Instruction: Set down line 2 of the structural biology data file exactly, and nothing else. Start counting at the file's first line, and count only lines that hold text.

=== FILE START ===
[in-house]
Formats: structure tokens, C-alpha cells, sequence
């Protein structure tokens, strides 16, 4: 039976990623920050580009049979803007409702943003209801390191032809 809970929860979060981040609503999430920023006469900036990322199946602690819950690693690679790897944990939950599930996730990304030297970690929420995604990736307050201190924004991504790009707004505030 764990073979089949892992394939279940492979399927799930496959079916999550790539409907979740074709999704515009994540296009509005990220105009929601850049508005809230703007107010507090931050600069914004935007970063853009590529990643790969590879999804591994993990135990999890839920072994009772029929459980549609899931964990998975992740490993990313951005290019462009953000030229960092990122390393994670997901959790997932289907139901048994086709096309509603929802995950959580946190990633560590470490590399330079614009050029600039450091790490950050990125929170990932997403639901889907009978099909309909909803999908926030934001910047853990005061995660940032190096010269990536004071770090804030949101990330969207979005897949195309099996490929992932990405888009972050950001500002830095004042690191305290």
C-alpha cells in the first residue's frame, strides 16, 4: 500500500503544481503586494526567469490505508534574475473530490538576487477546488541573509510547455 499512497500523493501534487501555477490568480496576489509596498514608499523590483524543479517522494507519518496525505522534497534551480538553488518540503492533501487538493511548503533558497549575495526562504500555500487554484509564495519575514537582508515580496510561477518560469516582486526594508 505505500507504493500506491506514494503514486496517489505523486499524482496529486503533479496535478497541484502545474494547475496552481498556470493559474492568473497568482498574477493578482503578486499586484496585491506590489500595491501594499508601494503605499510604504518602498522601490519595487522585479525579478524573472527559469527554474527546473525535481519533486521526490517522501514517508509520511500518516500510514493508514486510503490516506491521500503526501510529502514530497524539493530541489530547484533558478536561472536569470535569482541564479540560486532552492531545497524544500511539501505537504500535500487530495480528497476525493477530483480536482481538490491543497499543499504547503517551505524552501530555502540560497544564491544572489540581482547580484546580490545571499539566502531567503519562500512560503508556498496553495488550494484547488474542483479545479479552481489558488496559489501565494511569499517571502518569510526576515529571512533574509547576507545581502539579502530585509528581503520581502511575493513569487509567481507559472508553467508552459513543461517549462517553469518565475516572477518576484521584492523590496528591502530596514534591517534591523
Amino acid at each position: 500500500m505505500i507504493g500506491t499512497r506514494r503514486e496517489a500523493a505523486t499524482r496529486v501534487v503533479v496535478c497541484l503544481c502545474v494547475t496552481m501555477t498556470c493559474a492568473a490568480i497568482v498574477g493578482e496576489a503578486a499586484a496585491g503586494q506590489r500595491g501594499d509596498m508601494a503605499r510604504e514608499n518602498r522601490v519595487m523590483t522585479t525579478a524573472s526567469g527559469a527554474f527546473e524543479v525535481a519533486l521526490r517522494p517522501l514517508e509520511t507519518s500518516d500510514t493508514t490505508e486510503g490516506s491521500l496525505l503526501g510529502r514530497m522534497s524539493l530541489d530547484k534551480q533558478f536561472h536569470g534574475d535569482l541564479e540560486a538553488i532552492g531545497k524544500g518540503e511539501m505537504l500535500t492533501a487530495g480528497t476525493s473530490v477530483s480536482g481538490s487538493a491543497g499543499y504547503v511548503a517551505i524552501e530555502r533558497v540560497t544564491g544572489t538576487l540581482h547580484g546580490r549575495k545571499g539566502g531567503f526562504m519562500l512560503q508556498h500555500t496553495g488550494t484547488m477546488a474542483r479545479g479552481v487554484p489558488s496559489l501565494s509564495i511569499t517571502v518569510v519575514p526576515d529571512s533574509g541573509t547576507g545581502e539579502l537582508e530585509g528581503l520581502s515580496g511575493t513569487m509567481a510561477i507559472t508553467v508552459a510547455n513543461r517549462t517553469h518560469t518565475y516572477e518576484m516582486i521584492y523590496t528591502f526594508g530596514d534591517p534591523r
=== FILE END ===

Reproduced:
Formats: structure tokens, C-alpha cells, sequence